Lieutenant Colonel Mangar Makeny, Commander of the South Sudan National Police Service unit dubbed the 777, said four men from the organised forces have recently been arrested for carjacking in Juba’s Nyakuron residential area.
Some of the suspects ran away, after criminals hijacked a vehicle with nine people inside, holding passengers at gunpoint, Makney said, but two arrests were made.
One of them is a Major in the army and second one is a Sergeant in the police. The other two of the last incident are privates from the national security,” Makeny said.
Makeny said the two cars hijacked at gunpoint in Munuki and Gudele residential areas last Monday, belong to Health Link, a national organisation and the National Ministry of Animal Resources and were later found at a home of one suspect, the Major.
During the arrest we found all the original number plates from the company were removed the same night and changed and other (new) numbers put which do not belong to those cars,” said Makeny.
We don’t want people keeping quiet when bad things are being done.”The signboards on the vehicles were also removed, in a clear indication of theft, all those amount to crime. The people from the organised forces were doing this and they are under arrest and the law will take course upon them,” he said.
Makeny said the arrest is a crackdown operation that has been ongoing since the launch of the 777 police unit in Juba last year, part of a Ministry of Interior pilot project aimed at reducing crime rate in Juba. He said the unit has so far arrested 1,280 suspected criminals in Juba involved in killing, robbery, theft, looting and rapes. At least 900 of the suspects have been sentenced, Makeny said.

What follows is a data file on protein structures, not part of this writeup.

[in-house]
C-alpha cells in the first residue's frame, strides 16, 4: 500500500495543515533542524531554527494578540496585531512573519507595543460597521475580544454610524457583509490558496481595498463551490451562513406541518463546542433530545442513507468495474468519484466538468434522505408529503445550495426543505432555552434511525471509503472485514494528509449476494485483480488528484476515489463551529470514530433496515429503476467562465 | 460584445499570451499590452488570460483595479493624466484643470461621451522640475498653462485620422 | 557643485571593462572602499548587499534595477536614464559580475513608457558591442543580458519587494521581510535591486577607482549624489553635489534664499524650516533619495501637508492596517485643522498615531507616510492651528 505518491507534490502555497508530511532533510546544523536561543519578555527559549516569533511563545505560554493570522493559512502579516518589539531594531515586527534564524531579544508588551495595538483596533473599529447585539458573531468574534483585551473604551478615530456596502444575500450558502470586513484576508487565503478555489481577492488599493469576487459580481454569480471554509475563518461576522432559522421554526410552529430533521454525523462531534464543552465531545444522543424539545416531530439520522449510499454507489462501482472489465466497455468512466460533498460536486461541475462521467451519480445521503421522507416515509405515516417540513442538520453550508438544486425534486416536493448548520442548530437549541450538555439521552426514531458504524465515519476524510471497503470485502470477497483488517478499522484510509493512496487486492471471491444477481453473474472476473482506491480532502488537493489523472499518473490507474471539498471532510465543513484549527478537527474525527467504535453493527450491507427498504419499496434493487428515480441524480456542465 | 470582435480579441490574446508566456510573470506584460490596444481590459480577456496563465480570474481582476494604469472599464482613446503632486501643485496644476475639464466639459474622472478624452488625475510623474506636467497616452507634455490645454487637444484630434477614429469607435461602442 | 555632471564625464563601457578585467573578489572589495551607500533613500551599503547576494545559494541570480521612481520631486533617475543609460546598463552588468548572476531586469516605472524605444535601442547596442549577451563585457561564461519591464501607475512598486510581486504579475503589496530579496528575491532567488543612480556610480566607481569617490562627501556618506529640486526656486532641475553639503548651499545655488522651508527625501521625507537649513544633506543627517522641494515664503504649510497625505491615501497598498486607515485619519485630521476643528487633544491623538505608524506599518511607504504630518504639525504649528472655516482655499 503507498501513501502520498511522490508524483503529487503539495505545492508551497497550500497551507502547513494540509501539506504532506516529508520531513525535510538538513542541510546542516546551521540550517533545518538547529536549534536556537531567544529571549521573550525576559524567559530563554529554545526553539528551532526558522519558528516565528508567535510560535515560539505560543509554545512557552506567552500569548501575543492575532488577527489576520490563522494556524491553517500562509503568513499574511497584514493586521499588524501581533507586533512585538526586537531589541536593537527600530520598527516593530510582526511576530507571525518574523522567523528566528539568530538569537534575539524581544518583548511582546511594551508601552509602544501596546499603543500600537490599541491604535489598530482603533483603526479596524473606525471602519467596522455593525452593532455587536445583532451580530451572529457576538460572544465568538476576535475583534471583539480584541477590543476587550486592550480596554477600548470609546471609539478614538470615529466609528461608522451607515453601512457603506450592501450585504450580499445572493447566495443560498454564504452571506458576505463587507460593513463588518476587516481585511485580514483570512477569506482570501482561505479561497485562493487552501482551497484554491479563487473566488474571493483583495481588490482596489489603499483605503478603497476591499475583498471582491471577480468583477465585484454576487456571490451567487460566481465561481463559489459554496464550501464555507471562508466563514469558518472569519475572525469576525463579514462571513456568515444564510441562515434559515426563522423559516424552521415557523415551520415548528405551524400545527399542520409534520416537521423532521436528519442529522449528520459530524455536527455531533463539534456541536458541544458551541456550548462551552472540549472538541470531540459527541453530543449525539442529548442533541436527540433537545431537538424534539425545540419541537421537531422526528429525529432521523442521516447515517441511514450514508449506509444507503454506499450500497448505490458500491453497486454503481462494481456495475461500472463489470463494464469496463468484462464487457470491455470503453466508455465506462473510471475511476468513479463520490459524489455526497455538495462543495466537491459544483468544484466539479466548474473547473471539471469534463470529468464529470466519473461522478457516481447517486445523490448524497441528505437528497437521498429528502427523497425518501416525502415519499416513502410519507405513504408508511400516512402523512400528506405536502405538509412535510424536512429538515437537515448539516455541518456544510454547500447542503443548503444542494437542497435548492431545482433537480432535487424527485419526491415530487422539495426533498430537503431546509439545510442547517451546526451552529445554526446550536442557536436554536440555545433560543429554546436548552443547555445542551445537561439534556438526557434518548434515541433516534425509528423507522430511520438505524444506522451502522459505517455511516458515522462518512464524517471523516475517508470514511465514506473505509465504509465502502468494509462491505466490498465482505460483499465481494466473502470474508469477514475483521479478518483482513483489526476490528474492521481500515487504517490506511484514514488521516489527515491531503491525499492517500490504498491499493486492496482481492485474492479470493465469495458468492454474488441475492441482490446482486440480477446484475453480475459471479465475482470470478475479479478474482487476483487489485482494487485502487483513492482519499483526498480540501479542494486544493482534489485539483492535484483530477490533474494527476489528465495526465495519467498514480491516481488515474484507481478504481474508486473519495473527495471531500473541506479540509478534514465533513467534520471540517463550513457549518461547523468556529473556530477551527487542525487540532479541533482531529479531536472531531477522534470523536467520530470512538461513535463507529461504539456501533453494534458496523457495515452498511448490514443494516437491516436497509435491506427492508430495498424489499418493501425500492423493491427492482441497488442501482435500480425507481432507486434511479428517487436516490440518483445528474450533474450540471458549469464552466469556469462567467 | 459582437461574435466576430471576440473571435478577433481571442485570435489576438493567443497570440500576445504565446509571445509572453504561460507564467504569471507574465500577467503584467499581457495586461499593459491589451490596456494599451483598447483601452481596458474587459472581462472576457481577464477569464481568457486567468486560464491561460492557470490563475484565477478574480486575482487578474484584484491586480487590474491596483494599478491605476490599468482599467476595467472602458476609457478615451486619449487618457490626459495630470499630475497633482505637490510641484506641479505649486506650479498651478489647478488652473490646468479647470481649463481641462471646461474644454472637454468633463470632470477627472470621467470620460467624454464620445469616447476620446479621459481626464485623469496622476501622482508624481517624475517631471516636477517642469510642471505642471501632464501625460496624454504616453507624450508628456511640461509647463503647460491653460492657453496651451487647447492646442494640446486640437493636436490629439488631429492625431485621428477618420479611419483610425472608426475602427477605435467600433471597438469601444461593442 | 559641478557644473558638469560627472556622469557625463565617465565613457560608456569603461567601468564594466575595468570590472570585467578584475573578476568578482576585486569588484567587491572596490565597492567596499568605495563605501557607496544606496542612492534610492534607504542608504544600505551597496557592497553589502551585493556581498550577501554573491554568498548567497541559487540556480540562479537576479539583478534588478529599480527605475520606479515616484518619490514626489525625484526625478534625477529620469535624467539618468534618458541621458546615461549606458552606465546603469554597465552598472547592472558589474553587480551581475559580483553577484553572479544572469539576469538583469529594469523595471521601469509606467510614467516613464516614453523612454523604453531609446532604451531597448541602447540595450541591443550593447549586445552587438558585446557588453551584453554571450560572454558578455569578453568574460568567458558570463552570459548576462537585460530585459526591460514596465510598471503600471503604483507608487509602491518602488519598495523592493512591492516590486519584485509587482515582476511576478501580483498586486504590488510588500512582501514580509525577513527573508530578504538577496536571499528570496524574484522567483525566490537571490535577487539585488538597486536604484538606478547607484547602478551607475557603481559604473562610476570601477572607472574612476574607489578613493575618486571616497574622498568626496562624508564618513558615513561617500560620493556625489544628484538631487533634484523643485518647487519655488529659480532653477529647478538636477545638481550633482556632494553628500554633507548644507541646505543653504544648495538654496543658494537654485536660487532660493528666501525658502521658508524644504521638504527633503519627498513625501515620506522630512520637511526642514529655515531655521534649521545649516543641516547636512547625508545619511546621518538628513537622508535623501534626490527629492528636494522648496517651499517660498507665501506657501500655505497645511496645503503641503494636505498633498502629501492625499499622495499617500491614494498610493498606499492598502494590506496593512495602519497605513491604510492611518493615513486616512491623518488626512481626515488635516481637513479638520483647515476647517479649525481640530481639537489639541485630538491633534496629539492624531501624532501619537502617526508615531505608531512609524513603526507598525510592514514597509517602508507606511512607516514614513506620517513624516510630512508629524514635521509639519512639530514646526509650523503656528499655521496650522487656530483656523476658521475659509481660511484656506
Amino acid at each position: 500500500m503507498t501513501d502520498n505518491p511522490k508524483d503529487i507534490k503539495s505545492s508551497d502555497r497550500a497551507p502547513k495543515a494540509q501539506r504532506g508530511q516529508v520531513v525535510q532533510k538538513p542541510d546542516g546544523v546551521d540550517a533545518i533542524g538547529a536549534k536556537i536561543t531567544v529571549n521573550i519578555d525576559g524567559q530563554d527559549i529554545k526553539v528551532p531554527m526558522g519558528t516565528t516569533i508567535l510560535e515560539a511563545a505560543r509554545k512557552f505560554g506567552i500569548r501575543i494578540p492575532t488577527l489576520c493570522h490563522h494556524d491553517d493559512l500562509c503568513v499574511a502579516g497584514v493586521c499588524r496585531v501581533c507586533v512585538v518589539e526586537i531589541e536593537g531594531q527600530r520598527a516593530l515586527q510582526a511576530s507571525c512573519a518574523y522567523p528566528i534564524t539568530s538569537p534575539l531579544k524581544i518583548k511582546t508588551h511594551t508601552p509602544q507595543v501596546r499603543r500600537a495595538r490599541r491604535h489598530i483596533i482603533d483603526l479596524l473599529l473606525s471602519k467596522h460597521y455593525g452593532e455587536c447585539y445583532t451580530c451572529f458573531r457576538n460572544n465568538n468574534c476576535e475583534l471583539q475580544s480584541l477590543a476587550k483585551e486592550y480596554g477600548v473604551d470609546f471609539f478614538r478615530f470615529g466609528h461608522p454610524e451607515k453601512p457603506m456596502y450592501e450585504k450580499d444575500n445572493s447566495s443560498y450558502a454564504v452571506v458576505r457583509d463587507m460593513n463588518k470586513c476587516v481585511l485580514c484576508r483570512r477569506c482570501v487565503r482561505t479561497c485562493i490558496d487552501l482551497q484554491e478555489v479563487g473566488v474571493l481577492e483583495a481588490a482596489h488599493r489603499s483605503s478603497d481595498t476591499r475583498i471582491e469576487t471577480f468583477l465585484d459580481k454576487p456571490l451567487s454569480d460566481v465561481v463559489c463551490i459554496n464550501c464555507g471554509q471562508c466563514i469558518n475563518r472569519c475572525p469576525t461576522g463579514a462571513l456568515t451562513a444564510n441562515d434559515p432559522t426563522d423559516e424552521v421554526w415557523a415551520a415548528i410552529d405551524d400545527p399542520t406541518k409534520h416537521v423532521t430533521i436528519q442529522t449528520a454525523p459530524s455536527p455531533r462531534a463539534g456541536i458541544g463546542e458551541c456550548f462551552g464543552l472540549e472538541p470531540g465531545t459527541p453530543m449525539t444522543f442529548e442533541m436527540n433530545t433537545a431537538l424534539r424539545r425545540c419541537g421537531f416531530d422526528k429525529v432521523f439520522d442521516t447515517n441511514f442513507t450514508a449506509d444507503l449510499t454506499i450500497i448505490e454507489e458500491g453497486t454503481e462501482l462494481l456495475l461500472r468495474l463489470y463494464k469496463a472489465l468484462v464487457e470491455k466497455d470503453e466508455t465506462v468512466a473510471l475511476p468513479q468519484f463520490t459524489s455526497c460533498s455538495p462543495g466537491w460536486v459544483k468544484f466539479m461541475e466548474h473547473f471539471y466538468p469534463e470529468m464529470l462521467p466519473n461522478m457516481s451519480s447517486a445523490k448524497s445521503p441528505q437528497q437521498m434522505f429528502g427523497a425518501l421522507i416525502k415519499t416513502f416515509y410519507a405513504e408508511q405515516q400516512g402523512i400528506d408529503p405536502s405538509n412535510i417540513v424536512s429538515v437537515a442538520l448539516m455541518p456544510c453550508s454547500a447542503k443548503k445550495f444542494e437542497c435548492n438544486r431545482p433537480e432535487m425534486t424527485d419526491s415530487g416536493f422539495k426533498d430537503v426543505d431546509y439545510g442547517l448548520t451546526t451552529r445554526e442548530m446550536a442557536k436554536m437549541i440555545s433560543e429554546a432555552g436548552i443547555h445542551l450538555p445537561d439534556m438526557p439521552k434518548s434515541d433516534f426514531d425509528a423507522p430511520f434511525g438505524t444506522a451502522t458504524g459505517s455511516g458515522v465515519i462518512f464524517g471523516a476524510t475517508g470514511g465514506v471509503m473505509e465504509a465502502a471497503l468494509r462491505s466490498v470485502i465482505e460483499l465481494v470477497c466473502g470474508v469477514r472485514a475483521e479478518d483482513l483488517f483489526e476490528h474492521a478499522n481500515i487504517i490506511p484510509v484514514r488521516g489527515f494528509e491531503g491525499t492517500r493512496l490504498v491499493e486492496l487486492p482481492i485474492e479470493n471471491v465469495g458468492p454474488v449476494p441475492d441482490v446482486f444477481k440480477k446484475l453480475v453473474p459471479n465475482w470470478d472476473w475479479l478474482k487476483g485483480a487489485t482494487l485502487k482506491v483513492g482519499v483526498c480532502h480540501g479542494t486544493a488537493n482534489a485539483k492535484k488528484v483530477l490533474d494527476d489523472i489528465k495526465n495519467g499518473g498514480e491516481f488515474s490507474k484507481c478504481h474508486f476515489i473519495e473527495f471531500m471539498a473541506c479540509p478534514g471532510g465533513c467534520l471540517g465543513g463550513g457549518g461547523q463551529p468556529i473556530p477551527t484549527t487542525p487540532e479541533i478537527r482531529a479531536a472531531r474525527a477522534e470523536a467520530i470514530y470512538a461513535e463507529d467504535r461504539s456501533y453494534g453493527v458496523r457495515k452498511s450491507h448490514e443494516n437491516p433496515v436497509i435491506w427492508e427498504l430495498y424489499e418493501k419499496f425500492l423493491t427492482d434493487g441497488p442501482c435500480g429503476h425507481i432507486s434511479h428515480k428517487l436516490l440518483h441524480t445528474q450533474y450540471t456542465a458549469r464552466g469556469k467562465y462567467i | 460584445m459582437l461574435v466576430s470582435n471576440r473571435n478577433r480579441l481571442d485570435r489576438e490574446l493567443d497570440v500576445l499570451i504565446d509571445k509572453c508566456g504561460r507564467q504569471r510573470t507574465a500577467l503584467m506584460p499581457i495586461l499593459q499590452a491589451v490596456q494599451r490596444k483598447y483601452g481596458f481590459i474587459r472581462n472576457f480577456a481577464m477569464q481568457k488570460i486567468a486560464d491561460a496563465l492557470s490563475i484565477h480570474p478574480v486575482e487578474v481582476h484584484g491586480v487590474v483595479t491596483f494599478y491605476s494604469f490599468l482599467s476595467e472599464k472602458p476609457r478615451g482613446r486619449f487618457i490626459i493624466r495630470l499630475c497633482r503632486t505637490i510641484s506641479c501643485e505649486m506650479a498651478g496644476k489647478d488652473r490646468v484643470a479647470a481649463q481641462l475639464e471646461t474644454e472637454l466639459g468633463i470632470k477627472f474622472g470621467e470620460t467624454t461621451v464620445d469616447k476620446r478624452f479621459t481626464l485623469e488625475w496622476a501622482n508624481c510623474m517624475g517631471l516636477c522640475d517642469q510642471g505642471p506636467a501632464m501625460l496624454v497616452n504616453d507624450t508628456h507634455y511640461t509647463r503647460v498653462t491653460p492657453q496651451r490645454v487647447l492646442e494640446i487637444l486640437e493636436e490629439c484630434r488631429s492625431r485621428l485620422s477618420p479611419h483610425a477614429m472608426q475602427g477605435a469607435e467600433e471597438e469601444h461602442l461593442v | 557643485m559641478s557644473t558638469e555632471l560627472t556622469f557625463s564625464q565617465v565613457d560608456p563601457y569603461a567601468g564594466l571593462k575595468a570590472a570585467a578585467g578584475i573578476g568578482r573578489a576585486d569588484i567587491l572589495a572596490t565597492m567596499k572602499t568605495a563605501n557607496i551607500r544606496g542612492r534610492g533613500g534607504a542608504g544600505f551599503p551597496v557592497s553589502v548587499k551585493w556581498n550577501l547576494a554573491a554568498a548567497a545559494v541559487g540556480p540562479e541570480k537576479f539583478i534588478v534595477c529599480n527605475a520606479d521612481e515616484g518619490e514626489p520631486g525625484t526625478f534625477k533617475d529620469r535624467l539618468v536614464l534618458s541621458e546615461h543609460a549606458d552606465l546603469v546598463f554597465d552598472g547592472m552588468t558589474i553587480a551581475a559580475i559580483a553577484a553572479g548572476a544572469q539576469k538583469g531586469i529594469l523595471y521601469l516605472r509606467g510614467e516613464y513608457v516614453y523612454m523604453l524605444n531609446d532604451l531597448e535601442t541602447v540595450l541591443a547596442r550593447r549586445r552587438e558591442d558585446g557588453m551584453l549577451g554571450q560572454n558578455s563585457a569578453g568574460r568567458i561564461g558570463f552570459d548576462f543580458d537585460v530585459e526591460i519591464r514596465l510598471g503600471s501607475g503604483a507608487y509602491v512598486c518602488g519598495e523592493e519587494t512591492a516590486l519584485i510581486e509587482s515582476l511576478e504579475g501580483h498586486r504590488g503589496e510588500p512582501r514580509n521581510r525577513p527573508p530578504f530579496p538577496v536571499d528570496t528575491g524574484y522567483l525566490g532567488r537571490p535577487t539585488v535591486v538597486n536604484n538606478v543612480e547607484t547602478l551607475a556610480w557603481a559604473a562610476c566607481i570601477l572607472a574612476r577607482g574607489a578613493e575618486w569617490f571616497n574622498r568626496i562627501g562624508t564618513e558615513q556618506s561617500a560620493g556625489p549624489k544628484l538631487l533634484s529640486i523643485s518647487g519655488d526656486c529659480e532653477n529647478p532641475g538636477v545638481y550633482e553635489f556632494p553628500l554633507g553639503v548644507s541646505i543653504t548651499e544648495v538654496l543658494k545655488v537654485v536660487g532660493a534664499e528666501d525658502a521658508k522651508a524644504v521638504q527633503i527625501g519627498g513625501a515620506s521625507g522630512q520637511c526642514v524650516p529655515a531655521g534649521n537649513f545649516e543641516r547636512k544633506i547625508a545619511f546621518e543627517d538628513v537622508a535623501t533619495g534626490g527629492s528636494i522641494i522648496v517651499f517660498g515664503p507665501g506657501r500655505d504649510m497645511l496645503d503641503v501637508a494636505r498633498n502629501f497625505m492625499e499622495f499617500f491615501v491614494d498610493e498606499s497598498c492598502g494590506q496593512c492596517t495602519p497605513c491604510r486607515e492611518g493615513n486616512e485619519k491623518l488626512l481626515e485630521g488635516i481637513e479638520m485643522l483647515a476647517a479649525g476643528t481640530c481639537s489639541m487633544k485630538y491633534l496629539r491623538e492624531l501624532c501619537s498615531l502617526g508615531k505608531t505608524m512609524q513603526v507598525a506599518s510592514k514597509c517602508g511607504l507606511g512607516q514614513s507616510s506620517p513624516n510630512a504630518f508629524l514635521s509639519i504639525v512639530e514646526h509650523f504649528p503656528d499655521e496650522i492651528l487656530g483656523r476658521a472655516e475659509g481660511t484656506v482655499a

Despite this latest crackdown, crimes such as killing, looting and robbery continue within and outside the capital both during night and day.
Wani Michael, a Juba resident, said the 777 unit has led to a reduction in crime rates, especially night killings in the capital. However, he urged for more investment and better ties with the residents in Juba. They need to be like professionals,” he said. They should not end up beating people and when they get you at night they start to slap you or beat you. That is not good.”
Makeny, meanwhile, asks Juba residents to take an active role in community policing. We don’t want people keeping quiet when bad things are being done.”
Makeny said the capital’s poor infrastructure also challenges their work. The roads in the villages, the suburbs of Juba town are not named […], even the houses are not numbered. That also hindered our operation at night, because you call from Munuki but Munuki is very vast, we cannot trace you,” Makeny said.
Central Equatoria State Governor Clement Wani Konga has spoken out for organised forces allegedly involved in crimes in the capital, saying their meagre salaries were not enough. He argued that the suspects are just trying survive.